body image · diets · fitness

A look back at fallacies and Oprah

For the past two weeks, I’ve been teaching fallacies in my critical thinking class. You know, those bad argument forms with latin names like post hoc ergo propter hoc and tu quoque. Philosophers ’round the world teach them so students can see more clearly how much bad reasoning is swirling around them, why it’s bad, and how not to fall prey to it. Not bad work if you can get it.

On Tuesday, while discussing the appeal to authority fallacy, I pulled up a slide with examples of cases where someone endorses a claim who is portrayed as an authority, but who, in reality, isn’t one. Enter Oprah.

Oprah giving a speech about WW, the rebranded name of Weight Watchers, in which she was financially invested.

As I tell my students, Oprah isn’t a nutrition authority– she’s not a nutritionist or dietician. That’s sufficient to illustrate the fallacy. But what I don’t say (because I’m teaching logic, not feminism or socio-cultural analysis) is that Oprah kind of IS an authority on weight loss (and weight gain), inasmuch as she’s done it dozens of times, all in public view. We’ve written about her a few times on the blog. You might check them out.

Oprah: Eating Bread, Making Bread by Tracy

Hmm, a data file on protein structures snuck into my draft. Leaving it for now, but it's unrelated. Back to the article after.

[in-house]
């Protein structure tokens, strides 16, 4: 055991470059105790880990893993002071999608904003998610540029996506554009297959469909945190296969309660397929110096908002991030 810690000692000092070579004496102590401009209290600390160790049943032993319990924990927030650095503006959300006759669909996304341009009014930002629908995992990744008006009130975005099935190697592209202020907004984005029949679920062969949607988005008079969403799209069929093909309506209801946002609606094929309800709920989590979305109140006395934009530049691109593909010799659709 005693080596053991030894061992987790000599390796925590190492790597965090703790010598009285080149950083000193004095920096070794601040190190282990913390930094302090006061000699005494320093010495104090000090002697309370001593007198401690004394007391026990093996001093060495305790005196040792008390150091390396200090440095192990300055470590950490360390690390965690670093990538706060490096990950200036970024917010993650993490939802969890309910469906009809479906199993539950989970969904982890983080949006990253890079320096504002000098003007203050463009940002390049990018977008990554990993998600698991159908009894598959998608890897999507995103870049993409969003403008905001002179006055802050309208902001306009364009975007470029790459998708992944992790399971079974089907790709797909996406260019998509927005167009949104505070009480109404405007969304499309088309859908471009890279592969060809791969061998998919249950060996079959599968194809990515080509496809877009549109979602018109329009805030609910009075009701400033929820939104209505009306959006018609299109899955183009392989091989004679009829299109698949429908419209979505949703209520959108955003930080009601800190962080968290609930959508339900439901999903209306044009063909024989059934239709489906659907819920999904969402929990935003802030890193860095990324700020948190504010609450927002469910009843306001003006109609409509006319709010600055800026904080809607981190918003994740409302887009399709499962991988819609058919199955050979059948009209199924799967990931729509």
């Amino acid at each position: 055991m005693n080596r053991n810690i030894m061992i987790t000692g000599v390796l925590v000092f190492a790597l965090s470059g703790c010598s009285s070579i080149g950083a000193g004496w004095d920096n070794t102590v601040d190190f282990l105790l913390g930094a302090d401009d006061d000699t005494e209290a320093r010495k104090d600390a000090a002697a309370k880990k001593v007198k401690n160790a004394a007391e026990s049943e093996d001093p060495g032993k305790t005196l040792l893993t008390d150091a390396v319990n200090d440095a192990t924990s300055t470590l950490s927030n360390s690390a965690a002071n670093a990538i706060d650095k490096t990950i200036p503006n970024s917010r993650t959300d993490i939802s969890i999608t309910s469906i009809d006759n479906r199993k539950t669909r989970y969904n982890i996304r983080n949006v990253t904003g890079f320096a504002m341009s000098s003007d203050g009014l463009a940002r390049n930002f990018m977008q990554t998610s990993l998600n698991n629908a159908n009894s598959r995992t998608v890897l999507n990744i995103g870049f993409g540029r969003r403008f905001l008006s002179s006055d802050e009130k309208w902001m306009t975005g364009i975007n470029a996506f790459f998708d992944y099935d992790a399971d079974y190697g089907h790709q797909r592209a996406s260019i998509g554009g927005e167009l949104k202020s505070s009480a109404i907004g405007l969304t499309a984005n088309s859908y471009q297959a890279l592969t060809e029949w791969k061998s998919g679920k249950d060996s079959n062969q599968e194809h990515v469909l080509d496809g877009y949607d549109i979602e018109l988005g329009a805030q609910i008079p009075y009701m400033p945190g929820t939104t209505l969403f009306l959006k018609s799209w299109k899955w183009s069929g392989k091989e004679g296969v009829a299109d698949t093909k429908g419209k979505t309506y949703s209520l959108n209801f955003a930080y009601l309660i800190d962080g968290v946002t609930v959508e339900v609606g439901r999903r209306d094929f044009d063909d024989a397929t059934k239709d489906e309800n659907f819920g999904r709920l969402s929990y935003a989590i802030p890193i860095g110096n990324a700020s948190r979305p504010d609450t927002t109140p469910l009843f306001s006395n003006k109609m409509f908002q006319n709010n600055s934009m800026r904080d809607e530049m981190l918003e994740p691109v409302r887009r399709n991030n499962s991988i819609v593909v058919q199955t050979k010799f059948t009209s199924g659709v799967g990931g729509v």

Why Sam wants to hug Oprah by Samantha

And there’s my post from 2017 featuring fallacies, Oprah and the risks of celebrity meal plans and cookbooks. Take a look below and let us know what you think. Is WW on your radar screen? Is Oprah? What are you seeing and thinking? Let us know.

body image · Dancing · fitness

Learning more about bodies from dancing animals and physical therapy

Every chance I get, I share the dance song “I like to move it” video from the animated movie Madagascar. There are several reasons for this:

  • it’s got a killer dance beat
  • it’s funny
  • the animals all dance in interesting and animated-body-appropriate ways, but also in very different ways, depending on their bodies.

Watching it recently (yes, I shared it in this post) I was struck by how watching the hippo dance (apologies, I forget her name) puts me at a crossroads. I can laugh… or I can enjoy and appreciate the exaggerated ways her animated self expresses joy in movement.

Gloria– that’s her name– the hippo in the movie Madagascar, doing her booty dance to the end credits.

And then there’s Melman the giraffe, who also dances, sometimes with Gloria:

Hippo Gloria and giraffe Melman dancing cheek to cheek.

Giraffes probably have the textbook exaggerated and ungainly body– both in life and in cartoons. But they run and bend and stretch and (at least in movies) dance. Their repertoire of movements are also fascinating.

Which brings me to physical therapy. On Wednesday I was doing my hip exercises for sciatica, looking around the room to see what everyone else was up to. What did I see?

  • an older person with lots of flexibility stretching her hamstring;
  • a teenager recovering from an ankle sprain, bouncing a ball while standing on one foot on a foam cushion;
  • a 40-something, new to PT, doing gentle shoulder range-of-motion in work clothes;